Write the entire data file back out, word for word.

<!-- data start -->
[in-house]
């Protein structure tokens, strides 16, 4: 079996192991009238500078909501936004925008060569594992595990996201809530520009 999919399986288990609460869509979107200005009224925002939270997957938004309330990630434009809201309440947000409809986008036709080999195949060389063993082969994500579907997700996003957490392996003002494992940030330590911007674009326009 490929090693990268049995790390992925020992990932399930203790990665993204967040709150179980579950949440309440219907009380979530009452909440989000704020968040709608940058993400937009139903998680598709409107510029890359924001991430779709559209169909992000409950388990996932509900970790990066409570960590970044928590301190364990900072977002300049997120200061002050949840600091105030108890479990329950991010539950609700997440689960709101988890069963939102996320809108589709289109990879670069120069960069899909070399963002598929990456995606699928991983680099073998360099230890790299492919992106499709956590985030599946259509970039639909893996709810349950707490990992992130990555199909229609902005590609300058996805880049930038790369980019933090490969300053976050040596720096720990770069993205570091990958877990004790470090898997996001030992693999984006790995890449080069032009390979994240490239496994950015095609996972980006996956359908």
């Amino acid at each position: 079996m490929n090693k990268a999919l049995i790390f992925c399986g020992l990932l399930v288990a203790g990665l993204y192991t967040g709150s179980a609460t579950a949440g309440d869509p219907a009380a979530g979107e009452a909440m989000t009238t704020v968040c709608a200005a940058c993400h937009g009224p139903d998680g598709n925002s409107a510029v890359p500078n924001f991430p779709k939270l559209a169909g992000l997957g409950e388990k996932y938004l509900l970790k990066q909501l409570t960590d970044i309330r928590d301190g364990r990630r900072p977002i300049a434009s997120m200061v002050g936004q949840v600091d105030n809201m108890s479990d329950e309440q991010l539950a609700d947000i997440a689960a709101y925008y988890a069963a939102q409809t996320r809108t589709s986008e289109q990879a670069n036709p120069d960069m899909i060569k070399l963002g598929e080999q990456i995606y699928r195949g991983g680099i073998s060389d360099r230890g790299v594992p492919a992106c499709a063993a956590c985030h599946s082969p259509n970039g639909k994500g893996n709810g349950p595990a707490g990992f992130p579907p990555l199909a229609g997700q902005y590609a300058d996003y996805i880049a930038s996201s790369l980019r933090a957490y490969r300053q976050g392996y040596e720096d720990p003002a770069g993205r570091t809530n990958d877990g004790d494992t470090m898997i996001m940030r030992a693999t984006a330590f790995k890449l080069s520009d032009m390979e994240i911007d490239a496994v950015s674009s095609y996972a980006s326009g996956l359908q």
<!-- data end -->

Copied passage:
[in-house]
């Protein structure tokens, strides 16, 4: 079996192991009238500078909501936004925008060569594992595990996201809530520009 999919399986288990609460869509979107200005009224925002939270997957938004309330990630434009809201309440947000409809986008036709080999195949060389063993082969994500579907997700996003957490392996003002494992940030330590911007674009326009 490929090693990268049995790390992925020992990932399930203790990665993204967040709150179980579950949440309440219907009380979530009452909440989000704020968040709608940058993400937009139903998680598709409107510029890359924001991430779709559209169909992000409950388990996932509900970790990066409570960590970044928590301190364990900072977002300049997120200061002050949840600091105030108890479990329950991010539950609700997440689960709101988890069963939102996320809108589709289109990879670069120069960069899909070399963002598929990456995606699928991983680099073998360099230890790299492919992106499709956590985030599946259509970039639909893996709810349950707490990992992130990555199909229609902005590609300058996805880049930038790369980019933090490969300053976050040596720096720990770069993205570091990958877990004790470090898997996001030992693999984006790995890449080069032009390979994240490239496994950015095609996972980006996956359908």
């Amino acid at each position: 079996m490929n090693k990268a999919l049995i790390f992925c399986g020992l990932l399930v288990a203790g990665l993204y192991t967040g709150s179980a609460t579950a949440g309440d869509p219907a009380a979530g979107e009452a909440m989000t009238t704020v968040c709608a200005a940058c993400h937009g009224p139903d998680g598709n925002s409107a510029v890359p500078n924001f991430p779709k939270l559209a169909g992000l997957g409950e388990k996932y938004l509900l970790k990066q909501l409570t960590d970044i309330r928590d301190g364990r990630r900072p977002i300049a434009s997120m200061v002050g936004q949840v600091d105030n809201m108890s479990d329950e309440q991010l539950a609700d947000i997440a689960a709101y925008y988890a069963a939102q409809t996320r809108t589709s986008e289109q990879a670069n036709p120069d960069m899909i060569k070399l963002g598929e080999q990456i995606y699928r195949g991983g680099i073998s060389d360099r230890g790299v594992p492919a992106c499709a063993a956590c985030h599946s082969p259509n970039g639909k994500g893996n709810g349950p595990a707490g990992f992130p579907p990555l199909a229609g997700q902005y590609a300058d996003y996805i880049a930038s996201s790369l980019r933090a957490y490969r300053q976050g392996y040596e720096d720990p003002a770069g993205r570091t809530n990958d877990g004790d494992t470090m898997i996001m940030r030992a693999t984006a330590f790995k890449l080069s520009d032009m390979e994240i911007d490239a496994v950015s674009s095609y996972a980006s326009g996956l359908q």